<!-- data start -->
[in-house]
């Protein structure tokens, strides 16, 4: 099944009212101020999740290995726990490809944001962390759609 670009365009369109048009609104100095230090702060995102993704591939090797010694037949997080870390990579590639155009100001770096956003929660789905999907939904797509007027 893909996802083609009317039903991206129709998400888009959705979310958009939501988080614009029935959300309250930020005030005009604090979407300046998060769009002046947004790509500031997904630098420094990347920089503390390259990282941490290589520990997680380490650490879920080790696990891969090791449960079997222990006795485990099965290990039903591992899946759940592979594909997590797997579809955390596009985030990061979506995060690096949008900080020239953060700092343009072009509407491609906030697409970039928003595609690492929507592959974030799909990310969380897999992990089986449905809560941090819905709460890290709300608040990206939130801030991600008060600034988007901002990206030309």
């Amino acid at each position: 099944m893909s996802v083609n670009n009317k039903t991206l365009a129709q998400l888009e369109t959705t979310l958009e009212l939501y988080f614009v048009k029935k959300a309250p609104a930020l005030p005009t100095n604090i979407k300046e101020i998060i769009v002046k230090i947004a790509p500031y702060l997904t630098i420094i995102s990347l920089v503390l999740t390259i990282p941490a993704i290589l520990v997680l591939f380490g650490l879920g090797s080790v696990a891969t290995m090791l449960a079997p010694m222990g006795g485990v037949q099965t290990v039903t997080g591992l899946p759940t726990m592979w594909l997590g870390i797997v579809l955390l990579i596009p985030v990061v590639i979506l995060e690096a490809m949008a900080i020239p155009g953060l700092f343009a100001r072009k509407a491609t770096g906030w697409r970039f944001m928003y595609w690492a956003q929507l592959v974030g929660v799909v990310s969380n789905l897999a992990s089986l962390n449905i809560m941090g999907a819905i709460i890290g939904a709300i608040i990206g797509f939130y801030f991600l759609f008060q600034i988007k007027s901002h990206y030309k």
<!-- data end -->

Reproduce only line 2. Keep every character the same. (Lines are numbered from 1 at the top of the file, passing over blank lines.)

């Protein structure tokens, strides 16, 4: 099944009212101020999740290995726990490809944001962390759609 670009365009369109048009609104100095230090702060995102993704591939090797010694037949997080870390990579590639155009100001770096956003929660789905999907939904797509007027 893909996802083609009317039903991206129709998400888009959705979310958009939501988080614009029935959300309250930020005030005009604090979407300046998060769009002046947004790509500031997904630098420094990347920089503390390259990282941490290589520990997680380490650490879920080790696990891969090791449960079997222990006795485990099965290990039903591992899946759940592979594909997590797997579809955390596009985030990061979506995060690096949008900080020239953060700092343009072009509407491609906030697409970039928003595609690492929507592959974030799909990310969380897999992990089986449905809560941090819905709460890290709300608040990206939130801030991600008060600034988007901002990206030309």